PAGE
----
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SCHOOL kids have been remote learning once again due to the national lockdown but the peak in cases has now officially passed so there are signs things could start reopening.
Prime Minister Boris Johnson announced that all schools, colleges and universities would remain shut until March 8 in England but the timescale is different in Scotland and Wales.
Students are learning from home once moreCredit: PA:Press Association
When will schools reopen in the UK?
England: From March 8
Boris Johnson has announced that schools will remain closed until at least March 8.
The Prime Minister dashed parents’ hopes of opening schools earlier than March 8 as he warned the level of infection is still “forbiddingly high” on February 3.
Boris slapped down calls from Tory MPs to go faster at getting kids back in the classroom after Scotland said their kids would go back within weeks.
He vowed not to open schools too soon or there was a huge risk the nation could be “forced into reverse”.
The PM added: “This is the cautious approach, it’s much better to stick to that.”
The levels of infections were still “alarmingly high”, he insisted, and Professor Whitty said the numbers were not likely to come down significantly for weeks to come.
Boris Johnson said March 8 would be the “earliest” the Government think any lockdown rules can be relaxed.
On January 22, 2021 the Education Secretary Gavin Williamson said he would “certainly hope” schools in England could reopen before Easter.
The PM vowed “the first sign of normality” would be schools reopening.
And said getting children back into classrooms was a “national priority”.
Scotland: From February 22
Primary and secondary schools as well as nurseries are currently closed in Scotland.
Pupils were initially due to be back to school from 18 January following a week of online learning.
But, First Minister Nicola Sturgeon has confirmed remote learning will now be extended until at least mid-February.
Schools will start to reopen in phases from Friday February 22, supported by increased testing.
Pupils in Primary 1 to Primary 3 will be allowed back first, along with those at the end of secondary school.
The First Minister said older pupils will only be able to return to ensure practical work important to achieving qualifications is completed.
Only between five to eight per cent of school’s should be able to go back at once.
All children under school age in early learning and childcare can also return to education.
This will be confirmed on February 16.
Anyone working in schools or childcare settings, as well as older pupils, will be routinely tested twice a week.
Nicola Sturgeon said: “It is our intention that those who work in schools, and in early learning and childcare settings attached to schools, will be offered at-home testing twice a week. All senior-phase secondary school students will be offered this too.
“This testing offer will be in place for schools as soon as possible to support their return, and we will extend it to the wider childcare sector in the weeks after that.
“We are determined to get our children back to normal schooling just as quickly as it is safe to do so. It is our overriding priority.”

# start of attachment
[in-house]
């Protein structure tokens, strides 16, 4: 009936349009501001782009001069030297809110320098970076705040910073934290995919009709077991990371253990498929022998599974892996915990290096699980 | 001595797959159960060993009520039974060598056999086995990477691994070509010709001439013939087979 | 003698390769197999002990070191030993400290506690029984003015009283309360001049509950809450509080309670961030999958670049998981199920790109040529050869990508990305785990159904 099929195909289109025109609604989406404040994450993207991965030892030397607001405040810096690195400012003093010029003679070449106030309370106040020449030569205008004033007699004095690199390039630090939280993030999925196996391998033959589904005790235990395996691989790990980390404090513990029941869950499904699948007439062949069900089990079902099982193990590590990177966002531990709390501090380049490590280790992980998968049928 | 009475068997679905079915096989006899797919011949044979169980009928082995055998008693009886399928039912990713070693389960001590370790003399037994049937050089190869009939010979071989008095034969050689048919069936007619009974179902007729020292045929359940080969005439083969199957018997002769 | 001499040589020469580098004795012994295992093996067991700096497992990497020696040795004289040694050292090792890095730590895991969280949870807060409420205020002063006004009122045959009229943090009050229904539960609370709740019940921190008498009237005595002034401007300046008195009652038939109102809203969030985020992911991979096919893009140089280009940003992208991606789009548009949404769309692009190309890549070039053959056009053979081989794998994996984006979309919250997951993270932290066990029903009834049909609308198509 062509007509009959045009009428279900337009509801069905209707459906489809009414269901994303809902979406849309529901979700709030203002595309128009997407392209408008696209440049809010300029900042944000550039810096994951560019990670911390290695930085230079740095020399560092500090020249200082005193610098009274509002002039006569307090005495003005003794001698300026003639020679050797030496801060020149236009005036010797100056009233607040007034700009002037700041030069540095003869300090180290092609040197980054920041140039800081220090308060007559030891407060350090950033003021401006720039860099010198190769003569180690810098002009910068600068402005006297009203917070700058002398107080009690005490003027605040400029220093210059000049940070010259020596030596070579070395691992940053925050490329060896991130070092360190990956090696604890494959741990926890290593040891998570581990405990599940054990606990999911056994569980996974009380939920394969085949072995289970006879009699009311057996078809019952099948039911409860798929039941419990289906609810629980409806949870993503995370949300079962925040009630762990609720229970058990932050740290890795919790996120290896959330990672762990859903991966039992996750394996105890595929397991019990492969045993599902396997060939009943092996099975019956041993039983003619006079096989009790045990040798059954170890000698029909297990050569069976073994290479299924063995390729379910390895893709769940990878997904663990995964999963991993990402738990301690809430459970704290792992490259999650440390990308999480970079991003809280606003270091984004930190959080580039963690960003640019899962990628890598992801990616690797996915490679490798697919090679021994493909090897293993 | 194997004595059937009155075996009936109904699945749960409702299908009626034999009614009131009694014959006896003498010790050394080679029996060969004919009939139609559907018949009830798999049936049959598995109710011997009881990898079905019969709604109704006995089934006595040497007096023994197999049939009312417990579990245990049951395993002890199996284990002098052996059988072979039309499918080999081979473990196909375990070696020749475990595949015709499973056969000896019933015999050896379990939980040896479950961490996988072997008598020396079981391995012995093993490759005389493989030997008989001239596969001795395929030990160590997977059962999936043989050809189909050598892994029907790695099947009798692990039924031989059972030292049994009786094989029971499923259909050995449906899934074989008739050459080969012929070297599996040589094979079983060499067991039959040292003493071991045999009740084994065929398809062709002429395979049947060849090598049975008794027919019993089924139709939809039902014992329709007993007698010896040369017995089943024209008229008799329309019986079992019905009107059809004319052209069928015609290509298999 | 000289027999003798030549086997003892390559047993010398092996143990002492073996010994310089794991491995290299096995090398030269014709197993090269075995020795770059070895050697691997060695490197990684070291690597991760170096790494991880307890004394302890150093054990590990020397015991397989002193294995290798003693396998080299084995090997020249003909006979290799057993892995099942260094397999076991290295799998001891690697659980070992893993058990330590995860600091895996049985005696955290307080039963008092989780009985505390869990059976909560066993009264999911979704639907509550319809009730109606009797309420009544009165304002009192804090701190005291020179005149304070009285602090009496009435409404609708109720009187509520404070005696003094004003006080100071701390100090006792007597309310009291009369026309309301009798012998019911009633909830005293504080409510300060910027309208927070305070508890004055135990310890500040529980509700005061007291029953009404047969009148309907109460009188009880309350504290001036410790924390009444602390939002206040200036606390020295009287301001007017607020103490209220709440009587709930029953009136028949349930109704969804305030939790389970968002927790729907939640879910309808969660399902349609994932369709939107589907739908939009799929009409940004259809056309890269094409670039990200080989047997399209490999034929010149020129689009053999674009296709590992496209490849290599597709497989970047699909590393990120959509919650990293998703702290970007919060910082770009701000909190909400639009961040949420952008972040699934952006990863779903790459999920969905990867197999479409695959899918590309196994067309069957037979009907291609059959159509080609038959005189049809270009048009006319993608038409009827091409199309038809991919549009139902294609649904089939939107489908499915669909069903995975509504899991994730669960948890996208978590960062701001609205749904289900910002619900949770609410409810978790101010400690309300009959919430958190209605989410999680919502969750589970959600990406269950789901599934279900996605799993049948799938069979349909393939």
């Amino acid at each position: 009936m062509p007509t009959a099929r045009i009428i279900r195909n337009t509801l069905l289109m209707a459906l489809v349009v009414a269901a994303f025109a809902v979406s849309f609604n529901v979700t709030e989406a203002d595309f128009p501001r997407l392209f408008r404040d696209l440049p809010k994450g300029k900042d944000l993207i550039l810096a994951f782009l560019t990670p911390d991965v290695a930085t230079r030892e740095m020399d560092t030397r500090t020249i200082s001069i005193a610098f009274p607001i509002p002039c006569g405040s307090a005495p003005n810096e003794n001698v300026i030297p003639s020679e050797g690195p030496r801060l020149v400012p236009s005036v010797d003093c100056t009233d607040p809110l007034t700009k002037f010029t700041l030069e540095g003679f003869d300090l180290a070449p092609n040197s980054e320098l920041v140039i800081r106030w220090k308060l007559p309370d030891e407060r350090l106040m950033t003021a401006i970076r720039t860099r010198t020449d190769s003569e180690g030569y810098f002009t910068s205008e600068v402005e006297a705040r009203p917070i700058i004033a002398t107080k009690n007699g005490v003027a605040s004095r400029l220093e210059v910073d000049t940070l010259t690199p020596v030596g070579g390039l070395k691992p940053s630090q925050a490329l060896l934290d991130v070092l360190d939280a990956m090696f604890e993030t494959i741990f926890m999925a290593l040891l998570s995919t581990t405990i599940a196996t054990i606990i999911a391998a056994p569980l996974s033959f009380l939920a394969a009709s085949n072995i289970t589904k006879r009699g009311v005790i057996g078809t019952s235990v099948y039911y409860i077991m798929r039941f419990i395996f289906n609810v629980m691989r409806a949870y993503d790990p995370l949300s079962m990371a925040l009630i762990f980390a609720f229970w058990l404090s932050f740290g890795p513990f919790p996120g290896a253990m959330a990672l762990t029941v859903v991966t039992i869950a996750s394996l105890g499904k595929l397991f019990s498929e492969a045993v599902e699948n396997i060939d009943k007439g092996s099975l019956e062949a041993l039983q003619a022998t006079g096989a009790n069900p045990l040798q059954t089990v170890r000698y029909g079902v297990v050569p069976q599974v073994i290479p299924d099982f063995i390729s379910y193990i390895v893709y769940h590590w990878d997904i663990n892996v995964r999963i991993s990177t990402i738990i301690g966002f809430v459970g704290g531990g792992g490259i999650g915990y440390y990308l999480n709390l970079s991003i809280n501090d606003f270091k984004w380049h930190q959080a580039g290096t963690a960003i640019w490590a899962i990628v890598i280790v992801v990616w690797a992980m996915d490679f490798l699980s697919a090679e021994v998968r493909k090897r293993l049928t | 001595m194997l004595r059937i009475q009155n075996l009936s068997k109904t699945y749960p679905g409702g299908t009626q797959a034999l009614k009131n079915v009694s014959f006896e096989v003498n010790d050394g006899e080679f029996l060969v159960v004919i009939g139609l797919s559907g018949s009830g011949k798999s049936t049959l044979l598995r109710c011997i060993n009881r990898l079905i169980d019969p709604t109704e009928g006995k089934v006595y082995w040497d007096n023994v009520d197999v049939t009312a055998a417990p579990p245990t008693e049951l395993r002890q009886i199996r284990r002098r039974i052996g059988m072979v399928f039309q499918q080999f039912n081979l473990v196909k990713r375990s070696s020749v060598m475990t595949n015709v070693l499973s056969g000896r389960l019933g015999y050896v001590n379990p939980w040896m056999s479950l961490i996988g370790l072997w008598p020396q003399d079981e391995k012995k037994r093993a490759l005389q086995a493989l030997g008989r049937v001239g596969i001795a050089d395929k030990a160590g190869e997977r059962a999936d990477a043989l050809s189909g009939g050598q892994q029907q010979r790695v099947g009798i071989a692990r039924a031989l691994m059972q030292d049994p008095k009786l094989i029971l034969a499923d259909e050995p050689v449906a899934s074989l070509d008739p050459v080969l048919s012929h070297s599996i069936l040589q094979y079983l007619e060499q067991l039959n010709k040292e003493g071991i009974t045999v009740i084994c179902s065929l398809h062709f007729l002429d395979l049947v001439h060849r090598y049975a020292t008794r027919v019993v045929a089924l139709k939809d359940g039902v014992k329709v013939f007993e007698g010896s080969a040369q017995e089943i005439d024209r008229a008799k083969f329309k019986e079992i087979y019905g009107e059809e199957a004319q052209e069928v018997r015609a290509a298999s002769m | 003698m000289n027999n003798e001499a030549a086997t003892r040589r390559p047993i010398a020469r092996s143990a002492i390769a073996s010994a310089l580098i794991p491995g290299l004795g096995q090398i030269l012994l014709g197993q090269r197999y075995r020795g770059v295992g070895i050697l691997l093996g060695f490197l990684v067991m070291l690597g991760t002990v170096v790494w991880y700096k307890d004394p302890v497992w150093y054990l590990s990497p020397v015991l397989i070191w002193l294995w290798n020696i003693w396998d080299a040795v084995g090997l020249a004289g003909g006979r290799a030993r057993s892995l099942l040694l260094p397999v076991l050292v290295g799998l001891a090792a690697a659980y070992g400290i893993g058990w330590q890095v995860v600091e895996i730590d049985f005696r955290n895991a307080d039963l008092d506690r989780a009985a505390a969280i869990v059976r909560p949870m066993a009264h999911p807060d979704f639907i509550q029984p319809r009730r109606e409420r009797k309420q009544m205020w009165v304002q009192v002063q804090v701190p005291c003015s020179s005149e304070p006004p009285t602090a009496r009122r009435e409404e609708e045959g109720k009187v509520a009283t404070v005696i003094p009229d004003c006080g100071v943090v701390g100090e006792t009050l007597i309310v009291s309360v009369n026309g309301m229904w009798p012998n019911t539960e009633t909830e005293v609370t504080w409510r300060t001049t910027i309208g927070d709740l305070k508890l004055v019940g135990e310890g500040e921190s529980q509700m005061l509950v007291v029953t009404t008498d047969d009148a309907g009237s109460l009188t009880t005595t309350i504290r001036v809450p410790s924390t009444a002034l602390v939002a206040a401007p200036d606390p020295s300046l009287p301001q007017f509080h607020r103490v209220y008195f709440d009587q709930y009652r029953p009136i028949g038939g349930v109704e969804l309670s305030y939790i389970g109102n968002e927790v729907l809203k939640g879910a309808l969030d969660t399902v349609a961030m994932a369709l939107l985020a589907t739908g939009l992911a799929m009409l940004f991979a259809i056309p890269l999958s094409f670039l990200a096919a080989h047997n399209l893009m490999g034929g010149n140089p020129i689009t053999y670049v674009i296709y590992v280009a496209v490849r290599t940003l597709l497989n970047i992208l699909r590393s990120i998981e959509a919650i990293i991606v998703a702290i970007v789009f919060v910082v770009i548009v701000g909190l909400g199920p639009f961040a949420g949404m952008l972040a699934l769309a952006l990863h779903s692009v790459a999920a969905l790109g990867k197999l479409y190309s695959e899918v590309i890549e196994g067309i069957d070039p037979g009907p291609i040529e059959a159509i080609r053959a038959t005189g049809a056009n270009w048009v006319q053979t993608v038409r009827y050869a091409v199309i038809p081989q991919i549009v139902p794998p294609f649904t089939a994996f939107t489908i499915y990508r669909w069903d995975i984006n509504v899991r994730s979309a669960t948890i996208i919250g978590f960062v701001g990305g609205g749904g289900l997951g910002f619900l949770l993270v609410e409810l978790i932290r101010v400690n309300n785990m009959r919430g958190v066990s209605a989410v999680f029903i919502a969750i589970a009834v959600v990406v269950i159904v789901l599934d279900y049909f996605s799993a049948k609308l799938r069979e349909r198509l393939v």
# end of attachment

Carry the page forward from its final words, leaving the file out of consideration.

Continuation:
School classrooms were operating social distancing measures before being forced to close again in JanuaryCredit: Getty Images – Getty
Wales: From February 22
Some primary school pupils and students taking vocational courses, could return to classrooms in Wales after the February half-term as long as the Covid infection rate continues to fall.
However, the Welsh government has said the end of the lockdown is still many weeks away.
The Welsh First Minister, Mark Drakeford, said a “phased and flexible” return to school for some pupils was being planned for the week beginning February 22.
He said the youngest children might be the first to return, as it was difficult for them to learn remotely and they were the least likely to catch the infection and pass it on.
Boris Johnson visits Bovingdon Primary AcademyCredit: Crown Copyright
Northern Ireland: Possibly March 8
Most pupils in Northern Ireland will not return to school until Monday March 8 at the earliest, the Stormont Executive has agreed.
First Minister Arlene Foster said the ongoing public health situation meant remote learning must continue.
It may also be the case that only some year groups go back to school on March 8.
Mrs Foster said she recognised it would come as a “disappointment” for many parents and pupils.
She said: “The kitchen table is no substitute for the school desk.
“It is also important though that we give people a clear view of what is happening so we thought it was important to indicate today that we would not be back before 5 March in schools.”
Will it be compulsory to send my child back to school?
Yes. It will be against the law for all but a small number of exceptions to not send your kids back to school when they reoen.
In September last year, Mr Johnson said it would be “the law” for kids to return to class.
He also said teaching unions – who don’t want schools reopened yet due to safety fears – should “take their responsibilities seriously”.
“It’s the kids from the poorer families who aren’t going back, and so you are entrenching social injustice,” Mr Johnson said.
Kids who are exempt are those who are particularly vulnerable to coronavirus – those who have compromised immune systems.
It is also strongly recommended that you ensure that your children’s other vaccinations are up to date.
How can I find out when my child’s school is reopening?
The best way to find out when your child’s school is reopening is by direct contact with the school and regular checks on the school’s website.
Your local council can also be a good source of information as it will likely know whether a school in its jurisdiction is set to reopen.
Local media such as newspapers and notices can also be of use.